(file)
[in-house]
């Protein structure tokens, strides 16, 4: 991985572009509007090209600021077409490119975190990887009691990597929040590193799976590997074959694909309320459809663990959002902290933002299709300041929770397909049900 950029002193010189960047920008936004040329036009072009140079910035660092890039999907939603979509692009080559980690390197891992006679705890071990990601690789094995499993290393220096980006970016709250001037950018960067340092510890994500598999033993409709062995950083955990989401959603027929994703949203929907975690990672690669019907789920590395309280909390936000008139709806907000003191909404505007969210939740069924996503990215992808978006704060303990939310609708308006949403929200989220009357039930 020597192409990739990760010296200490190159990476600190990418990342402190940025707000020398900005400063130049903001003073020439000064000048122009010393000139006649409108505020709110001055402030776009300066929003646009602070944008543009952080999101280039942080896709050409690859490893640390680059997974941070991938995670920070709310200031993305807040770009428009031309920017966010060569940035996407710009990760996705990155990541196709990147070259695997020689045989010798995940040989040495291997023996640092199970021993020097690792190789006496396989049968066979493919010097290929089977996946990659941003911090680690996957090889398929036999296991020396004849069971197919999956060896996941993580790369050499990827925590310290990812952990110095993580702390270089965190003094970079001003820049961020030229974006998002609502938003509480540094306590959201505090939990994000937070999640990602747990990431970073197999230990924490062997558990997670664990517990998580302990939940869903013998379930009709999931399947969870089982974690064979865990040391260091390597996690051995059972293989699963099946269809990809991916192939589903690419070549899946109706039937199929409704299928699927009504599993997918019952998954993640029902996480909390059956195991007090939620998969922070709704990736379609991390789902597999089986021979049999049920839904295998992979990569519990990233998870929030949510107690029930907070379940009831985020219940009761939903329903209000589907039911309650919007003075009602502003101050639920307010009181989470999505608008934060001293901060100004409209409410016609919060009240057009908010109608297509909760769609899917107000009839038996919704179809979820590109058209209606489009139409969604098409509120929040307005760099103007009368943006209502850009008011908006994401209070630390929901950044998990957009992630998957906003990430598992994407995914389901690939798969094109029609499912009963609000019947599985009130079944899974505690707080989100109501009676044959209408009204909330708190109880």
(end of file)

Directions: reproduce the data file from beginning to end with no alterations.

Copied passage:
[in-house]
């Protein structure tokens, strides 16, 4: 991985572009509007090209600021077409490119975190990887009691990597929040590193799976590997074959694909309320459809663990959002902290933002299709300041929770397909049900 950029002193010189960047920008936004040329036009072009140079910035660092890039999907939603979509692009080559980690390197891992006679705890071990990601690789094995499993290393220096980006970016709250001037950018960067340092510890994500598999033993409709062995950083955990989401959603027929994703949203929907975690990672690669019907789920590395309280909390936000008139709806907000003191909404505007969210939740069924996503990215992808978006704060303990939310609708308006949403929200989220009357039930 020597192409990739990760010296200490190159990476600190990418990342402190940025707000020398900005400063130049903001003073020439000064000048122009010393000139006649409108505020709110001055402030776009300066929003646009602070944008543009952080999101280039942080896709050409690859490893640390680059997974941070991938995670920070709310200031993305807040770009428009031309920017966010060569940035996407710009990760996705990155990541196709990147070259695997020689045989010798995940040989040495291997023996640092199970021993020097690792190789006496396989049968066979493919010097290929089977996946990659941003911090680690996957090889398929036999296991020396004849069971197919999956060896996941993580790369050499990827925590310290990812952990110095993580702390270089965190003094970079001003820049961020030229974006998002609502938003509480540094306590959201505090939990994000937070999640990602747990990431970073197999230990924490062997558990997670664990517990998580302990939940869903013998379930009709999931399947969870089982974690064979865990040391260091390597996690051995059972293989699963099946269809990809991916192939589903690419070549899946109706039937199929409704299928699927009504599993997918019952998954993640029902996480909390059956195991007090939620998969922070709704990736379609991390789902597999089986021979049999049920839904295998992979990569519990990233998870929030949510107690029930907070379940009831985020219940009761939903329903209000589907039911309650919007003075009602502003101050639920307010009181989470999505608008934060001293901060100004409209409410016609919060009240057009908010109608297509909760769609899917107000009839038996919704179809979820590109058209209606489009139409969604098409509120929040307005760099103007009368943006209502850009008011908006994401209070630390929901950044998990957009992630998957906003990430598992994407995914389901690939798969094109029609499912009963609000019947599985009130079944899974505690707080989100109501009676044959209408009204909330708190109880």